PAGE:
In general, the experimental studies on the causes of death in acute intestinal obstruction have resulted in a tangle of conflicting opinions. The work of Haden and Orr1 on the significance of chemical changes in the blood threw a new light on the problem, and this led to a series of investigations2 which in part offer an explanation for the lack of agreement in previous experimental work. It is now generally conceded that the issue is clarified by a recognition of two fundamental types of intestinal obstruction: (1) simple obstruction and (2) strangulation. In simple intestinal obstruction in which there is no interference with the circulation of the intestinal wall, the chief cause of death is the metabolic disturbance resulting from the loss of fluids and electrolytes. Obstruction, however, is practically always complicated by damage to the intestine from overdistention or strangulation. Although the importance of dehydration and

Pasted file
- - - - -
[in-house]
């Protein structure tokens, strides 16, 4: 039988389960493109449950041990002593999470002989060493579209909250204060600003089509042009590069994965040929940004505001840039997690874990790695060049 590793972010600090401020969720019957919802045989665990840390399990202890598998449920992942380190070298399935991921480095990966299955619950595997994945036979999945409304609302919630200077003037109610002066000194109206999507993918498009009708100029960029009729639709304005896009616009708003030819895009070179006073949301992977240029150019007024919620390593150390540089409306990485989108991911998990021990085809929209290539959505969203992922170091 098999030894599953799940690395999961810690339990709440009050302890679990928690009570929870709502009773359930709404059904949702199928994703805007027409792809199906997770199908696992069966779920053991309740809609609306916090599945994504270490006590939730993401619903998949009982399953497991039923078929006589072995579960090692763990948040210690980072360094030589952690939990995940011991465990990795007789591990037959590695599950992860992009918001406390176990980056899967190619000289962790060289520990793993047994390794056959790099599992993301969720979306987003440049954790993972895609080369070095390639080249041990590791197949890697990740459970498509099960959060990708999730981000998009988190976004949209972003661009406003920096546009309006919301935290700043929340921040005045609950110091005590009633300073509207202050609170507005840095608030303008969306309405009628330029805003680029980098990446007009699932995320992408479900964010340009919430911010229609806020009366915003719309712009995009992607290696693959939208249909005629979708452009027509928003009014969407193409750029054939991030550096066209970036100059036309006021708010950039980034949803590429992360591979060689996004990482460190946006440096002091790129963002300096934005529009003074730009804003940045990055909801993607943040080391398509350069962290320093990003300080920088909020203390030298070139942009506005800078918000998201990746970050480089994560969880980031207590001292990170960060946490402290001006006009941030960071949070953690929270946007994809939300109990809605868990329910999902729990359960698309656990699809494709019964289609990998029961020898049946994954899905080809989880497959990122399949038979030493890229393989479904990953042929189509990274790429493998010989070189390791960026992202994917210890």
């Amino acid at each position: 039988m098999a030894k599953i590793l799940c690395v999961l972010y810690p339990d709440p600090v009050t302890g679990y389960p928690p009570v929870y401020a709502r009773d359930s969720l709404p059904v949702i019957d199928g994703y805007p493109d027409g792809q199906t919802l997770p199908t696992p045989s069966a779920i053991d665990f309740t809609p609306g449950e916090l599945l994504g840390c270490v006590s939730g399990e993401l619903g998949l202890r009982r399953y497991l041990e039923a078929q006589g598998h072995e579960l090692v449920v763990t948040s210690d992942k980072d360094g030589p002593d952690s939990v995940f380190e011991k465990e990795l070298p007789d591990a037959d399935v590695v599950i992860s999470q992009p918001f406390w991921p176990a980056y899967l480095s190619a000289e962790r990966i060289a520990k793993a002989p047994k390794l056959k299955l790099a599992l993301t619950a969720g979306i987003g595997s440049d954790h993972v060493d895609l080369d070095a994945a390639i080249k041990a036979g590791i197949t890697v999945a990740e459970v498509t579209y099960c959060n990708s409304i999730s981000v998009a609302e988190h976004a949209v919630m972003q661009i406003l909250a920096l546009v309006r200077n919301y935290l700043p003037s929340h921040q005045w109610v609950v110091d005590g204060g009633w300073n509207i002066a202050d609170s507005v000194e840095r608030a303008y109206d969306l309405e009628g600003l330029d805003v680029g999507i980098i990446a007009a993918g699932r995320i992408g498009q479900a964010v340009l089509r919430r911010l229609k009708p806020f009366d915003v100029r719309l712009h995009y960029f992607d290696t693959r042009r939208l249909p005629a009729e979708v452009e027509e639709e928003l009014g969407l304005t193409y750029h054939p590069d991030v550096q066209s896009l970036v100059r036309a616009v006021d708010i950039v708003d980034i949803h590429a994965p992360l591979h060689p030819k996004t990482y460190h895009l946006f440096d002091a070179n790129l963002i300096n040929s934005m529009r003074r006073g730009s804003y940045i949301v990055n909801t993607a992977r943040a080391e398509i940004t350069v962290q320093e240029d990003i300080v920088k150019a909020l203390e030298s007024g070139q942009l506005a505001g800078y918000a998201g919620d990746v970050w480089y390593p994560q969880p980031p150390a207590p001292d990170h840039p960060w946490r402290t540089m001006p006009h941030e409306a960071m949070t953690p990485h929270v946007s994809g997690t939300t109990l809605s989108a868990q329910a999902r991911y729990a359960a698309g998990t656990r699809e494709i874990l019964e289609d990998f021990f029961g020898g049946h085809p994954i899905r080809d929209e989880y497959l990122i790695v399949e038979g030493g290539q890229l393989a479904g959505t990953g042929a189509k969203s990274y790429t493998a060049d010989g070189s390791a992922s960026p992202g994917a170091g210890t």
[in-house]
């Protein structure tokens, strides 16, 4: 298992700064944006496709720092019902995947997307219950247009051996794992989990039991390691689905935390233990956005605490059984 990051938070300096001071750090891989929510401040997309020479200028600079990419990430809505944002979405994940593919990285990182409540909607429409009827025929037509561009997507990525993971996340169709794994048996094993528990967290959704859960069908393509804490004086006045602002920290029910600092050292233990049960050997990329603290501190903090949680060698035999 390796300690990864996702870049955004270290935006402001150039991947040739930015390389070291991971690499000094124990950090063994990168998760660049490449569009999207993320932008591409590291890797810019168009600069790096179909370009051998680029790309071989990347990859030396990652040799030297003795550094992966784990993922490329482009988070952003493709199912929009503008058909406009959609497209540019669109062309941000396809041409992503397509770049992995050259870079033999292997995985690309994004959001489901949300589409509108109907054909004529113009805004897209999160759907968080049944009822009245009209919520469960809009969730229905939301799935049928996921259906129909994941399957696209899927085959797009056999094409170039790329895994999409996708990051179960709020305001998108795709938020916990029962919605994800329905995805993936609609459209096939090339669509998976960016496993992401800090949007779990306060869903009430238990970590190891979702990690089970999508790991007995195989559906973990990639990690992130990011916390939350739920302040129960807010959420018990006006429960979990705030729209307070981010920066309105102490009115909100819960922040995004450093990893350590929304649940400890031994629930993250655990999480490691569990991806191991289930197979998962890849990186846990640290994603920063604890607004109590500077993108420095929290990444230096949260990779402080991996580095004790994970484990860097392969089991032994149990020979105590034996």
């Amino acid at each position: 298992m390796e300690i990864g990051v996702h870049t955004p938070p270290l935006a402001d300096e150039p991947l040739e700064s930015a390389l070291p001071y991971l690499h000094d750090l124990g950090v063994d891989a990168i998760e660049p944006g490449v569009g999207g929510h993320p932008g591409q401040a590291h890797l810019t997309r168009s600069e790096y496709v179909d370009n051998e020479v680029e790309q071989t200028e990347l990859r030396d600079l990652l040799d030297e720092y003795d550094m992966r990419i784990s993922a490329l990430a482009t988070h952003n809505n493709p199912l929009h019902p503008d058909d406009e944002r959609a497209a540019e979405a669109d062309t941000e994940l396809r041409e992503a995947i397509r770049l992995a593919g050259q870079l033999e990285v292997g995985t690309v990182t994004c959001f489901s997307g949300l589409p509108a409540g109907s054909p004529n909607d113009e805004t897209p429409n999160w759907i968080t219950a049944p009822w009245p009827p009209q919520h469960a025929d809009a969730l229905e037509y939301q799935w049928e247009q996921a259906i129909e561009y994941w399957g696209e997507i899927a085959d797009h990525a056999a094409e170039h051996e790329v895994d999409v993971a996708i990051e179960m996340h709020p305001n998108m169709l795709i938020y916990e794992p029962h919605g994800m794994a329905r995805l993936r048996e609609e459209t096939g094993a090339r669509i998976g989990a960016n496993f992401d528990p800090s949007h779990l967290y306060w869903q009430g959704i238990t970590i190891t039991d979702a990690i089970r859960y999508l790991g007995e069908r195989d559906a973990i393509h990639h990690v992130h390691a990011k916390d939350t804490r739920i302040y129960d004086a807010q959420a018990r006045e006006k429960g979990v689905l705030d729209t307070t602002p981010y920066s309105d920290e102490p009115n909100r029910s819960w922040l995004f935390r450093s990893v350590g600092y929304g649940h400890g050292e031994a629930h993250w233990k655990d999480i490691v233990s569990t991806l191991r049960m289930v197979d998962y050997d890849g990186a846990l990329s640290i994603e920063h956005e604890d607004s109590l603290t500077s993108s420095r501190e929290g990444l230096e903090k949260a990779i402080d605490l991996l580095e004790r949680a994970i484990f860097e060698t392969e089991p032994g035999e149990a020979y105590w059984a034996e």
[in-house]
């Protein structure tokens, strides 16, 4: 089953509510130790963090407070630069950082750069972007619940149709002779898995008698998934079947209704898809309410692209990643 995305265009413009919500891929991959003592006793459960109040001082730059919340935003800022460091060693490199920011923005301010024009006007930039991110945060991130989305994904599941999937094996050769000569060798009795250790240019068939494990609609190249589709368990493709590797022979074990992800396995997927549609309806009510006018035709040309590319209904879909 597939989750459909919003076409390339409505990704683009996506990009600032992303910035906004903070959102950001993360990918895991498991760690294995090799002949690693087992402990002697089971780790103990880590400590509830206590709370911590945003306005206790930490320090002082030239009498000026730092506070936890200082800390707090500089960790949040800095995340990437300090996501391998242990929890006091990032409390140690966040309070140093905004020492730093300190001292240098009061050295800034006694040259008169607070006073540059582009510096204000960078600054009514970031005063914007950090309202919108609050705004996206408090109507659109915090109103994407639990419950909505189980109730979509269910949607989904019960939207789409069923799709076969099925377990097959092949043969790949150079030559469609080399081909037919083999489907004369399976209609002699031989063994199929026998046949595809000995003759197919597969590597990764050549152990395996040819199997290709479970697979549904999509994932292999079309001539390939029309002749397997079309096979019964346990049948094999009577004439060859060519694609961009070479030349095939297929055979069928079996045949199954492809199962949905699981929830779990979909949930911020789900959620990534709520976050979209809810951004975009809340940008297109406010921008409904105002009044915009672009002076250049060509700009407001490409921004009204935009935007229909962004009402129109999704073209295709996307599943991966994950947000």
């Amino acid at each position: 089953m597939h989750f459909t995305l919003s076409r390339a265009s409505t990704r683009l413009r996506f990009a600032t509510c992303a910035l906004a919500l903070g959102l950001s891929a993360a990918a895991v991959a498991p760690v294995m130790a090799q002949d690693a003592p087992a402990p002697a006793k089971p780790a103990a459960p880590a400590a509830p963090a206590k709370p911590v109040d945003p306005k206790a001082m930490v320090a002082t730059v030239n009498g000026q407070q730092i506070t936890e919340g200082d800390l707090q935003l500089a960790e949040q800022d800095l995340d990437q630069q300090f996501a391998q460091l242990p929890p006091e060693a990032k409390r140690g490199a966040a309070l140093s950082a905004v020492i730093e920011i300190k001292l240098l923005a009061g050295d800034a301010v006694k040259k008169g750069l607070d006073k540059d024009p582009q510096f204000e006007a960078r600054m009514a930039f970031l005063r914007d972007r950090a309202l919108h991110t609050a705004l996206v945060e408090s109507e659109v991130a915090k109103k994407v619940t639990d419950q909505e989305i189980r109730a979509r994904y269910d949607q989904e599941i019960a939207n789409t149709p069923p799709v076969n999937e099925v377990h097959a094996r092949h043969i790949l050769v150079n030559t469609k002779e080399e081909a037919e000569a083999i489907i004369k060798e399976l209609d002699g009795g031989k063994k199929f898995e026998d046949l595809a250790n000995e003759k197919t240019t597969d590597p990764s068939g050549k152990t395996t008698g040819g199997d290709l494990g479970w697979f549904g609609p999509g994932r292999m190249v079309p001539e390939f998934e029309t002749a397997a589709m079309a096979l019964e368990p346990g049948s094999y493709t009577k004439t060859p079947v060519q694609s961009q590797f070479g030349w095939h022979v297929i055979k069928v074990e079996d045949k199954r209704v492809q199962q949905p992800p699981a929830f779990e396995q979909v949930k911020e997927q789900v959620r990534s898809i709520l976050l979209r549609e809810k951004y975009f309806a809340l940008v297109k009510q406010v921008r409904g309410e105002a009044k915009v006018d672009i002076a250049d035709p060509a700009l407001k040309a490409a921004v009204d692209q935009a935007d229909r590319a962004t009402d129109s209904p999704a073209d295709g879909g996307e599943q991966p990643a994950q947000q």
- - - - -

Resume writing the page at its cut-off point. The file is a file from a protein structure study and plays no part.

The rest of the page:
GATCH WD, TRUSLER HM, LYONS RE. TOXEMIA IN ACUTE INTESTINAL OBSTRUCTION: TOXICITY OF INTESTINAL CONTENTS, WITH SPECIAL REFERENCE TO THE PANCREATICODUODENAL SECRETION. Arch Surg. 1934;28(6):1102–1120. doi:10.1001/archsurg.1934.01170180104006
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